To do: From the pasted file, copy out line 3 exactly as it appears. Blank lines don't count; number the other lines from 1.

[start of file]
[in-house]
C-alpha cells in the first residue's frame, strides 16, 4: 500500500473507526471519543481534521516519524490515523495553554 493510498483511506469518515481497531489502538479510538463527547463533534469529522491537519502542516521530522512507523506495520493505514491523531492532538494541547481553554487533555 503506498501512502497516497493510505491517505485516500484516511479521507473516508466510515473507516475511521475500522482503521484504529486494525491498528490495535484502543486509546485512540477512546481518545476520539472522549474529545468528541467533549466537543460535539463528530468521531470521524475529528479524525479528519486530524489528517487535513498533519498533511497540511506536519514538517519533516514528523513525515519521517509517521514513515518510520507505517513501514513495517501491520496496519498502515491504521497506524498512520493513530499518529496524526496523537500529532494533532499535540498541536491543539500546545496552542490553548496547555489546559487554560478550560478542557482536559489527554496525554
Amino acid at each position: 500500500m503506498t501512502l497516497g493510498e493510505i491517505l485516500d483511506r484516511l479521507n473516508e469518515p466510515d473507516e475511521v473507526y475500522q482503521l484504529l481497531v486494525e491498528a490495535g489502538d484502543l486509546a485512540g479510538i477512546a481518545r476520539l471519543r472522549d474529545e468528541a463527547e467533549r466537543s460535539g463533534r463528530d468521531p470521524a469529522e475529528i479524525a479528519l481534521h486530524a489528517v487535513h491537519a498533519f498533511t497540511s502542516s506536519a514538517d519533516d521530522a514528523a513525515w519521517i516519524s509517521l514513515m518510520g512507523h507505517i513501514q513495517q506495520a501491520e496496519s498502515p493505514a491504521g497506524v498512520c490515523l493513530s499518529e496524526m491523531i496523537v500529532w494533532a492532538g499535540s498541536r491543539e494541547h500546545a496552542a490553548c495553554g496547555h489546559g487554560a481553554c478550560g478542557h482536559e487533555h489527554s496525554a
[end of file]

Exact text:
Amino acid at each position: 500500500m503506498t501512502l497516497g493510498e493510505i491517505l485516500d483511506r484516511l479521507n473516508e469518515p466510515d473507516e475511521v473507526y475500522q482503521l484504529l481497531v486494525e491498528a490495535g489502538d484502543l486509546a485512540g479510538i477512546a481518545r476520539l471519543r472522549d474529545e468528541a463527547e467533549r466537543s460535539g463533534r463528530d468521531p470521524a469529522e475529528i479524525a479528519l481534521h486530524a489528517v487535513h491537519a498533519f498533511t497540511s502542516s506536519a514538517d519533516d521530522a514528523a513525515w519521517i516519524s509517521l514513515m518510520g512507523h507505517i513501514q513495517q506495520a501491520e496496519s498502515p493505514a491504521g497506524v498512520c490515523l493513530s499518529e496524526m491523531i496523537v500529532w494533532a492532538g499535540s498541536r491543539e494541547h500546545a496552542a490553548c495553554g496547555h489546559g487554560a481553554c478550560g478542557h482536559e487533555h489527554s496525554a